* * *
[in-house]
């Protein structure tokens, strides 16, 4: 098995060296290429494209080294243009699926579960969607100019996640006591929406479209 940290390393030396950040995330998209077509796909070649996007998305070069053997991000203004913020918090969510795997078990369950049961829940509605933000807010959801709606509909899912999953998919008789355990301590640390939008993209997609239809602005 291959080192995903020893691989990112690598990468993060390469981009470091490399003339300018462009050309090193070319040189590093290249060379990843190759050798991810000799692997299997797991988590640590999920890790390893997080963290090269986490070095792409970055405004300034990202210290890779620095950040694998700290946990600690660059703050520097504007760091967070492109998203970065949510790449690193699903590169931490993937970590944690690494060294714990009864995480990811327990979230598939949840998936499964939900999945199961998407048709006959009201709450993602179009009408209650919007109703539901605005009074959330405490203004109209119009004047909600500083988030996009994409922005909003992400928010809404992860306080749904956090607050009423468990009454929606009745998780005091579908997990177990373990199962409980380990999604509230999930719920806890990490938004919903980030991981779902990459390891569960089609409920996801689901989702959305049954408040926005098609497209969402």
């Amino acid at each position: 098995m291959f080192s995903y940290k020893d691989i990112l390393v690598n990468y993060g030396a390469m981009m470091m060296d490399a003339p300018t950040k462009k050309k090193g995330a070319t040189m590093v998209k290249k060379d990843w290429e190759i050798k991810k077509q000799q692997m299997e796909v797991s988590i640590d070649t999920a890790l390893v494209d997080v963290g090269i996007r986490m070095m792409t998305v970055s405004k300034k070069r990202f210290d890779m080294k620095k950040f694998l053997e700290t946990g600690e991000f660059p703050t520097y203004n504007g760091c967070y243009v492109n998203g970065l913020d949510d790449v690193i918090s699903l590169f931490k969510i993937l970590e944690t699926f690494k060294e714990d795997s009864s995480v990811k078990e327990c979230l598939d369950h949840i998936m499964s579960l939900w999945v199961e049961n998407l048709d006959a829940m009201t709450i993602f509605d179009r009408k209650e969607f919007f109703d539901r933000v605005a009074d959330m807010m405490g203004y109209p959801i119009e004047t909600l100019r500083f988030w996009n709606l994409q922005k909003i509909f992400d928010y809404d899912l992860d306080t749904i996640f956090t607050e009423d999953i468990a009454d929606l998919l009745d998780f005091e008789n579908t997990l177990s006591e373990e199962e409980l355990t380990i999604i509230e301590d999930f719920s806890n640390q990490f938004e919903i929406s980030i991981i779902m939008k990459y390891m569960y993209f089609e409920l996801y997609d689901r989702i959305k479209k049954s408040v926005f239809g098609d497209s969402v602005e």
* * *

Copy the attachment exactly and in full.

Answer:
[in-house]
């Protein structure tokens, strides 16, 4: 098995060296290429494209080294243009699926579960969607100019996640006591929406479209 940290390393030396950040995330998209077509796909070649996007998305070069053997991000203004913020918090969510795997078990369950049961829940509605933000807010959801709606509909899912999953998919008789355990301590640390939008993209997609239809602005 291959080192995903020893691989990112690598990468993060390469981009470091490399003339300018462009050309090193070319040189590093290249060379990843190759050798991810000799692997299997797991988590640590999920890790390893997080963290090269986490070095792409970055405004300034990202210290890779620095950040694998700290946990600690660059703050520097504007760091967070492109998203970065949510790449690193699903590169931490993937970590944690690494060294714990009864995480990811327990979230598939949840998936499964939900999945199961998407048709006959009201709450993602179009009408209650919007109703539901605005009074959330405490203004109209119009004047909600500083988030996009994409922005909003992400928010809404992860306080749904956090607050009423468990009454929606009745998780005091579908997990177990373990199962409980380990999604509230999930719920806890990490938004919903980030991981779902990459390891569960089609409920996801689901989702959305049954408040926005098609497209969402």
């Amino acid at each position: 098995m291959f080192s995903y940290k020893d691989i990112l390393v690598n990468y993060g030396a390469m981009m470091m060296d490399a003339p300018t950040k462009k050309k090193g995330a070319t040189m590093v998209k290249k060379d990843w290429e190759i050798k991810k077509q000799q692997m299997e796909v797991s988590i640590d070649t999920a890790l390893v494209d997080v963290g090269i996007r986490m070095m792409t998305v970055s405004k300034k070069r990202f210290d890779m080294k620095k950040f694998l053997e700290t946990g600690e991000f660059p703050t520097y203004n504007g760091c967070y243009v492109n998203g970065l913020d949510d790449v690193i918090s699903l590169f931490k969510i993937l970590e944690t699926f690494k060294e714990d795997s009864s995480v990811k078990e327990c979230l598939d369950h949840i998936m499964s579960l939900w999945v199961e049961n998407l048709d006959a829940m009201t709450i993602f509605d179009r009408k209650e969607f919007f109703d539901r933000v605005a009074d959330m807010m405490g203004y109209p959801i119009e004047t909600l100019r500083f988030w996009n709606l994409q922005k909003i509909f992400d928010y809404d899912l992860d306080t749904i996640f956090t607050e009423d999953i468990a009454d929606l998919l009745d998780f005091e008789n579908t997990l177990s006591e373990e199962e409980l355990t380990i999604i509230e301590d999930f719920s806890n640390q990490f938004e919903i929406s980030i991981i779902m939008k990459y390891m569960y993209f089609e409920l996801y997609d689901r989702i959305k479209k049954s408040v926005f239809g098609d497209s969402v602005e």